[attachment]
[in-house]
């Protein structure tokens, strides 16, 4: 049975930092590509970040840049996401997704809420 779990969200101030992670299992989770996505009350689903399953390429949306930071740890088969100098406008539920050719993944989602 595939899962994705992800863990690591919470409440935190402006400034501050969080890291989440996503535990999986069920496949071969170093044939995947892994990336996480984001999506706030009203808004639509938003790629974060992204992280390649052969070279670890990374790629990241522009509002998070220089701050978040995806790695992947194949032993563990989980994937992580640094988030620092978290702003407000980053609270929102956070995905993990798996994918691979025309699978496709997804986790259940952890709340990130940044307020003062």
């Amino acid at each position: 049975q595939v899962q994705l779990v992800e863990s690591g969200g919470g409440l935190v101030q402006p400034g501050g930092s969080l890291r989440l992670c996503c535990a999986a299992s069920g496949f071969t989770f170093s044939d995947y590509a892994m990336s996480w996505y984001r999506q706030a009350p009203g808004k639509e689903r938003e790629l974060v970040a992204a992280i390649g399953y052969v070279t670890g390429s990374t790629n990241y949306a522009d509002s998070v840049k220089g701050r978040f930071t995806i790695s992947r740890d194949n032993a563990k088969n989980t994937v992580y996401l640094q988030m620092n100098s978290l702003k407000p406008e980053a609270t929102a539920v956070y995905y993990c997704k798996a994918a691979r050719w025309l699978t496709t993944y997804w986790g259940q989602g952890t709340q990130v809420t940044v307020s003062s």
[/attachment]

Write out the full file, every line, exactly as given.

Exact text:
[in-house]
């Protein structure tokens, strides 16, 4: 049975930092590509970040840049996401997704809420 779990969200101030992670299992989770996505009350689903399953390429949306930071740890088969100098406008539920050719993944989602 595939899962994705992800863990690591919470409440935190402006400034501050969080890291989440996503535990999986069920496949071969170093044939995947892994990336996480984001999506706030009203808004639509938003790629974060992204992280390649052969070279670890990374790629990241522009509002998070220089701050978040995806790695992947194949032993563990989980994937992580640094988030620092978290702003407000980053609270929102956070995905993990798996994918691979025309699978496709997804986790259940952890709340990130940044307020003062």
């Amino acid at each position: 049975q595939v899962q994705l779990v992800e863990s690591g969200g919470g409440l935190v101030q402006p400034g501050g930092s969080l890291r989440l992670c996503c535990a999986a299992s069920g496949f071969t989770f170093s044939d995947y590509a892994m990336s996480w996505y984001r999506q706030a009350p009203g808004k639509e689903r938003e790629l974060v970040a992204a992280i390649g399953y052969v070279t670890g390429s990374t790629n990241y949306a522009d509002s998070v840049k220089g701050r978040f930071t995806i790695s992947r740890d194949n032993a563990k088969n989980t994937v992580y996401l640094q988030m620092n100098s978290l702003k407000p406008e980053a609270t929102a539920v956070y995905y993990c997704k798996a994918a691979r050719w025309l699978t496709t993944y997804w986790g259940q989602g952890t709340q990130v809420t940044v307020s003062s």